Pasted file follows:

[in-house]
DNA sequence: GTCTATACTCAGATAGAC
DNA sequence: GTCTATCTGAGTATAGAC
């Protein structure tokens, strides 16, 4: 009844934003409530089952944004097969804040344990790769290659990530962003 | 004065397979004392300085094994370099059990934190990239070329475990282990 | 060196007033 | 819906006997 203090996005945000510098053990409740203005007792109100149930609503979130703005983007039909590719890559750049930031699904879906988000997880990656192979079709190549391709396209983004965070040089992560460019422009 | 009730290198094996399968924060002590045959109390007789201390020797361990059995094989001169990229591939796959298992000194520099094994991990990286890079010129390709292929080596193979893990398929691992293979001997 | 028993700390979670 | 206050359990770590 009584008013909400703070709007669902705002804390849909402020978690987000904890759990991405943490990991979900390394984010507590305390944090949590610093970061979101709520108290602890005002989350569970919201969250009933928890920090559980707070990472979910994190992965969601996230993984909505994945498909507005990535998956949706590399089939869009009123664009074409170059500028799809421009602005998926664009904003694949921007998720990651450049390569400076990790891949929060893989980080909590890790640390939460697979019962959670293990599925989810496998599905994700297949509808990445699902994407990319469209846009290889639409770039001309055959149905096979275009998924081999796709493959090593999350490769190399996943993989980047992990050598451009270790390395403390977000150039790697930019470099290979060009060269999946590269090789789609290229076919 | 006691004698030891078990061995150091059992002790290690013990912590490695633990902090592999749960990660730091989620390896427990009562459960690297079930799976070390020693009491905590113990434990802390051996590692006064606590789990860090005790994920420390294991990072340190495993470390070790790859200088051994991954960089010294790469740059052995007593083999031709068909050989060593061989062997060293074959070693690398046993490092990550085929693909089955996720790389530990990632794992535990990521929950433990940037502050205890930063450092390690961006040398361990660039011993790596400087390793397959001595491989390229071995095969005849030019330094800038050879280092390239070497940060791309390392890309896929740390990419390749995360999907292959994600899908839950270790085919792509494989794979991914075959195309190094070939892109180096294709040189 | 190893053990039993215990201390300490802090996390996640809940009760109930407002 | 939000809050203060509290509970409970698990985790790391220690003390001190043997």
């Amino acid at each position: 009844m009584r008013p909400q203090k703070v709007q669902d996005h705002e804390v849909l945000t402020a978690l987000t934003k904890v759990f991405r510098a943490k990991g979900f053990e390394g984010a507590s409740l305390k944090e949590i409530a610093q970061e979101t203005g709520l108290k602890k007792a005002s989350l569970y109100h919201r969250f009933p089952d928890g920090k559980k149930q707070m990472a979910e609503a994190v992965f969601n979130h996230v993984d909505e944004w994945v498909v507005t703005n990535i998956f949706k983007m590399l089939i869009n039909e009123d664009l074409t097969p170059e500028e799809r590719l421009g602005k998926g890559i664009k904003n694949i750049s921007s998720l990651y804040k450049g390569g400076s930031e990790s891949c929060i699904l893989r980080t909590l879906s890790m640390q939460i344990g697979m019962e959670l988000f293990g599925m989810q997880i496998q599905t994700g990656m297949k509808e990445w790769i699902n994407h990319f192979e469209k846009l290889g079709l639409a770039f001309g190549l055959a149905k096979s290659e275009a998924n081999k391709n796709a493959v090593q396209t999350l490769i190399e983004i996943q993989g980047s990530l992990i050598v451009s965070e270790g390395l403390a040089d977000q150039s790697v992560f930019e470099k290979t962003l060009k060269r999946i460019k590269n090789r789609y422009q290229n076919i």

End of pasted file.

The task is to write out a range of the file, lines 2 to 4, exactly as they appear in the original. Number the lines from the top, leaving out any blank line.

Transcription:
DNA sequence: GTCTATACTCAGATAGAC
DNA sequence: GTCTATCTGAGTATAGAC
């Protein structure tokens, strides 16, 4: 009844934003409530089952944004097969804040344990790769290659990530962003 | 004065397979004392300085094994370099059990934190990239070329475990282990 | 060196007033 | 819906006997 203090996005945000510098053990409740203005007792109100149930609503979130703005983007039909590719890559750049930031699904879906988000997880990656192979079709190549391709396209983004965070040089992560460019422009 | 009730290198094996399968924060002590045959109390007789201390020797361990059995094989001169990229591939796959298992000194520099094994991990990286890079010129390709292929080596193979893990398929691992293979001997 | 028993700390979670 | 206050359990770590 009584008013909400703070709007669902705002804390849909402020978690987000904890759990991405943490990991979900390394984010507590305390944090949590610093970061979101709520108290602890005002989350569970919201969250009933928890920090559980707070990472979910994190992965969601996230993984909505994945498909507005990535998956949706590399089939869009009123664009074409170059500028799809421009602005998926664009904003694949921007998720990651450049390569400076990790891949929060893989980080909590890790640390939460697979019962959670293990599925989810496998599905994700297949509808990445699902994407990319469209846009290889639409770039001309055959149905096979275009998924081999796709493959090593999350490769190399996943993989980047992990050598451009270790390395403390977000150039790697930019470099290979060009060269999946590269090789789609290229076919 | 006691004698030891078990061995150091059992002790290690013990912590490695633990902090592999749960990660730091989620390896427990009562459960690297079930799976070390020693009491905590113990434990802390051996590692006064606590789990860090005790994920420390294991990072340190495993470390070790790859200088051994991954960089010294790469740059052995007593083999031709068909050989060593061989062997060293074959070693690398046993490092990550085929693909089955996720790389530990990632794992535990990521929950433990940037502050205890930063450092390690961006040398361990660039011993790596400087390793397959001595491989390229071995095969005849030019330094800038050879280092390239070497940060791309390392890309896929740390990419390749995360999907292959994600899908839950270790085919792509494989794979991914075959195309190094070939892109180096294709040189 | 190893053990039993215990201390300490802090996390996640809940009760109930407002 | 939000809050203060509290509970409970698990985790790391220690003390001190043997």